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Old 18th Jul 2016, 21:36
  #1869 (permalink)  
 
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I remember the owner of our corner shop used a pole with a nail at the end to howk down the corn flakes box from the upper shelf.

f
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Old 18th Jul 2016, 22:02
  #1870 (permalink)  
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The town in which I grew up (and went to school) - population 10,000 - had three sub post-offices in addition to a crown post office.
All gone now with only a counter in the (one remaining) struggling department store which has been taken over six times and has had to be bailed-out twice by the council with a rate rebate and a reduced rent (twice) from the property owners.

Within walking distance of my house there were four 'corner shops' (in the days before Asian shopkeepers) - all long gone (at least 50 years).
It seem that the popularity of the private car in the post-War period (and the introduction of the first self-service 'supermarket' - in the above-mentioned department store) ended the need for the 'corner shop'.

My mother didn't shop at the corner shops, preferring instead a weekly walk into town to the grocers (the butcher was just over the road from our house) and milk was delivered. Of course, the grocer would deliver (by bicycle) though we didn't have a telephone, so the order had to be made in the shop.
I don't remember us getting groceries delivered.
My mother didn't have daily access to the family car (this was solely for my father's job as the Man from the Prudential) even though she had held a driving licence since the 1930s (for both motorcycle and cars years before she met my father).
My grandfather was a motoring entrepreneur and my mother worked for him driving taxis before she married.
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Old 19th Jul 2016, 06:03
  #1871 (permalink)  
 
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Sun, sun, sun projected to be with us all of the day but
thunderstorms forecast for during the night. A high of 30C on
the cards.

When I first moved into my village (more like a small town now)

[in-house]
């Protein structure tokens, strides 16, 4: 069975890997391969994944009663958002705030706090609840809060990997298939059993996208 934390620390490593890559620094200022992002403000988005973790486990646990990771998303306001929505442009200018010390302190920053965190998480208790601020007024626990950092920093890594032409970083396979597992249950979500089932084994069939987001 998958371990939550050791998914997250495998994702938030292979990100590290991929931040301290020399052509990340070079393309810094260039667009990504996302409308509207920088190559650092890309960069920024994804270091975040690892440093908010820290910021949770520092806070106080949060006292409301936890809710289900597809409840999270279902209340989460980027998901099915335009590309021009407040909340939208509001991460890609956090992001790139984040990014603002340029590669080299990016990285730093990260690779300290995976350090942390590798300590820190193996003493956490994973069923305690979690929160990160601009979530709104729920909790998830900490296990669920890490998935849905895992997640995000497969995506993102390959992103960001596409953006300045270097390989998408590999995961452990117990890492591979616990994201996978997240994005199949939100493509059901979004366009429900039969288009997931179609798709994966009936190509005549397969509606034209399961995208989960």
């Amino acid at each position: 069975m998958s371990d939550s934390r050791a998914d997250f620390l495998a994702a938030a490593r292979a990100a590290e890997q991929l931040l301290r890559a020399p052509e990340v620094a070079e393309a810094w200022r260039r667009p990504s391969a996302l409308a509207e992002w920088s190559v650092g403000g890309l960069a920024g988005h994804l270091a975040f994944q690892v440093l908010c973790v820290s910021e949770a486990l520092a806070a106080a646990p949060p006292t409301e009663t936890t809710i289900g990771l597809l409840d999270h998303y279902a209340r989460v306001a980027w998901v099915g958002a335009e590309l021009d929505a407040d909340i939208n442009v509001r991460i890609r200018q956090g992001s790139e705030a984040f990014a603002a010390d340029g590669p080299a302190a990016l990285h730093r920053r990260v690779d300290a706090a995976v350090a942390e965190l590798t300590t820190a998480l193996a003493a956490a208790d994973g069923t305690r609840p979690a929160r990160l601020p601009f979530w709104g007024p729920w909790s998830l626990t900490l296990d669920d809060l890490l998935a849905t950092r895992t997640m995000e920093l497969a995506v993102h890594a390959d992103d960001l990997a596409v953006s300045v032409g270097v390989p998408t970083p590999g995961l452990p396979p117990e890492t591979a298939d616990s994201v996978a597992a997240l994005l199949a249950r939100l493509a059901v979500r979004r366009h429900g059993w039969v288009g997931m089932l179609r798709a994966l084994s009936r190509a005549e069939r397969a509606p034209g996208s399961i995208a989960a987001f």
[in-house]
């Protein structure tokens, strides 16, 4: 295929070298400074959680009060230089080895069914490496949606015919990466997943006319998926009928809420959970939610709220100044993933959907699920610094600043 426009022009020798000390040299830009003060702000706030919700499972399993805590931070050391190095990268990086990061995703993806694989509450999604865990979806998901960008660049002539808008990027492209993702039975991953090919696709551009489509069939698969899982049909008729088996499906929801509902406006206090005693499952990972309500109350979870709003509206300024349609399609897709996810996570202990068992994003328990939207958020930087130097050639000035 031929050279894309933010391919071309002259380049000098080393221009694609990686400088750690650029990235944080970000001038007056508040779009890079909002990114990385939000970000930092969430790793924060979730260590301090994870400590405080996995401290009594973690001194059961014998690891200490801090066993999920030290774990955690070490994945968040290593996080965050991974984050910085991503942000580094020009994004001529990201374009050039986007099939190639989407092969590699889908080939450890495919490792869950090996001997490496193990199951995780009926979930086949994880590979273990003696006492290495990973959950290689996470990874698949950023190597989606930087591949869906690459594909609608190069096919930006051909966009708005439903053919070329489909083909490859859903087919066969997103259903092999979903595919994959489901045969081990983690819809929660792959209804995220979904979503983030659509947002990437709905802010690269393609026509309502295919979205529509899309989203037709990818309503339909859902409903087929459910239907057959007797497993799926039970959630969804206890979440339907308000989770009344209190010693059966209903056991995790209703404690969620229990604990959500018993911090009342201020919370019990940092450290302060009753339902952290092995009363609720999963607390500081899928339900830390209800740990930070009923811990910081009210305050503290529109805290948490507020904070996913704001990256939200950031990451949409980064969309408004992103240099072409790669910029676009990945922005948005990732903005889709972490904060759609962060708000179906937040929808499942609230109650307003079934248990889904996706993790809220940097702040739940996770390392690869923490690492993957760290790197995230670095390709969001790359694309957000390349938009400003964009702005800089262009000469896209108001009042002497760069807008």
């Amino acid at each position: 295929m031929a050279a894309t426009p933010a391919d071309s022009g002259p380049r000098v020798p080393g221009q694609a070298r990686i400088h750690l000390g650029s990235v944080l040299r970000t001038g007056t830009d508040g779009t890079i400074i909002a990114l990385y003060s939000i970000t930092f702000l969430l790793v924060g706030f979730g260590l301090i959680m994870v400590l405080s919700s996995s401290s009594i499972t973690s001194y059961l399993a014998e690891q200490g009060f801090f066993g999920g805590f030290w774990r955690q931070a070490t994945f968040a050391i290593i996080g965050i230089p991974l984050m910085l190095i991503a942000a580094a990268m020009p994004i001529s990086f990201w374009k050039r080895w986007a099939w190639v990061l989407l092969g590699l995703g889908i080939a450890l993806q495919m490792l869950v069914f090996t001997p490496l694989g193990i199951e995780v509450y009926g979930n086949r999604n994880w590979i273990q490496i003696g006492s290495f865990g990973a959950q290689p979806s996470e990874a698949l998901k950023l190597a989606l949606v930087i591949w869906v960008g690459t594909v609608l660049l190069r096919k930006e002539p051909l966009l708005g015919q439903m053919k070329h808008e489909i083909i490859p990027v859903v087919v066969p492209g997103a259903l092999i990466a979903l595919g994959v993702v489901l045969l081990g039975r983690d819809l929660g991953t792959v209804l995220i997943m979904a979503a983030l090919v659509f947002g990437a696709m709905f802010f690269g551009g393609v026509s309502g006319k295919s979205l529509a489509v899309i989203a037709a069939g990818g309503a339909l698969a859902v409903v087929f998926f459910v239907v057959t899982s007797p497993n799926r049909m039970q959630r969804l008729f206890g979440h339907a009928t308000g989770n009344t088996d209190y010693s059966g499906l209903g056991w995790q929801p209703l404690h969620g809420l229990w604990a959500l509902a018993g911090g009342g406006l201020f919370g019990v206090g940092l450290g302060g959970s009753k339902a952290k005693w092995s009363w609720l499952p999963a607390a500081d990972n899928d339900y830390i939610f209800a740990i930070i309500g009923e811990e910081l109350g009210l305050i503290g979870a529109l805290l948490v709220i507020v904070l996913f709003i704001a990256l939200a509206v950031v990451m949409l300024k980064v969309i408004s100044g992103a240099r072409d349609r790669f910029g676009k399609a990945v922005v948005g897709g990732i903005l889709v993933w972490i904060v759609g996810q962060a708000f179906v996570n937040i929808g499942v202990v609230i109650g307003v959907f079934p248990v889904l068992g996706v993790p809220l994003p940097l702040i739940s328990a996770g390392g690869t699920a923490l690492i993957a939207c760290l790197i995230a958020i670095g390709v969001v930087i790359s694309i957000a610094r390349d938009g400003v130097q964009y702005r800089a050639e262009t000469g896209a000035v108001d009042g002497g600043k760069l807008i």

there were 4 butchers, 3 fruit and veg shops, a bakers and sundry
useful shops that sold things that you needed in everyday life.
Now all gone and turned into either living accommodation or
shops selling twee things that are of no earthly use.*
We do however have four Indian restaurants/takeaways,
two Chinese, two fish and chip shops, several pubs and lots of fat
people.

Watering of the flora to be done before it gets too hot.

* I am wrong, I am informed. The twee things are bought by ladies
to give to other ladies on the occasion of birthdays etc.
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Old 19th Jul 2016, 06:15
  #1872 (permalink)  
 
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Originally Posted by ImageGear View Post
While wandering around lost in the back streets of Cannes today, I came across this yard at the end of a cul-de-sac. I immediately thought of Mr D. and his penchant for unusual and interesting photo's so here they are:

Attachment 684

Attachment 685

Attachment 683

Attachment 686

Attachment 687

Well it seemed a bit unusual to have the stuff in the back yard
Here's a photograph of the locomotives & their crew who were part of the gang building Kinder Reservoir in the very early 20th century.

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Old 19th Jul 2016, 06:15
  #1873 (permalink)  
 
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Originally Posted by fleigle View Post
I remember the owner of our corner shop used a pole with a nail at the end to howk down the corn flakes box from the upper shelf.

f